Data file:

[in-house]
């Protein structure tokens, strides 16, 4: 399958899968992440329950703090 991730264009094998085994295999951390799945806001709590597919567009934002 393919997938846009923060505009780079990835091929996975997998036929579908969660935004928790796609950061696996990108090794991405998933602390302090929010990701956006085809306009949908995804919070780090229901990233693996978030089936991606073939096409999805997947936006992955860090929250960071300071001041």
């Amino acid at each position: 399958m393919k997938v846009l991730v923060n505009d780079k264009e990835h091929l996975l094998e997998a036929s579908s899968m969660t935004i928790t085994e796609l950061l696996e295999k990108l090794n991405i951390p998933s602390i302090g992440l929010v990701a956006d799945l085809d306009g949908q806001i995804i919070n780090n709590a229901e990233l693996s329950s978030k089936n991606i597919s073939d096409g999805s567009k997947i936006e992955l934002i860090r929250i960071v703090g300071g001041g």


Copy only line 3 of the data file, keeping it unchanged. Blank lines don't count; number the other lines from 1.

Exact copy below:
């Amino acid at each position: 399958m393919k997938v846009l991730v923060n505009d780079k264009e990835h091929l996975l094998e997998a036929s579908s899968m969660t935004i928790t085994e796609l950061l696996e295999k990108l090794n991405i951390p998933s602390i302090g992440l929010v990701a956006d799945l085809d306009g949908q806001i995804i919070n780090n709590a229901e990233l693996s329950s978030k089936n991606i597919s073939d096409g999805s567009k997947i936006e992955l934002i860090r929250i960071v703090g300071g001041g």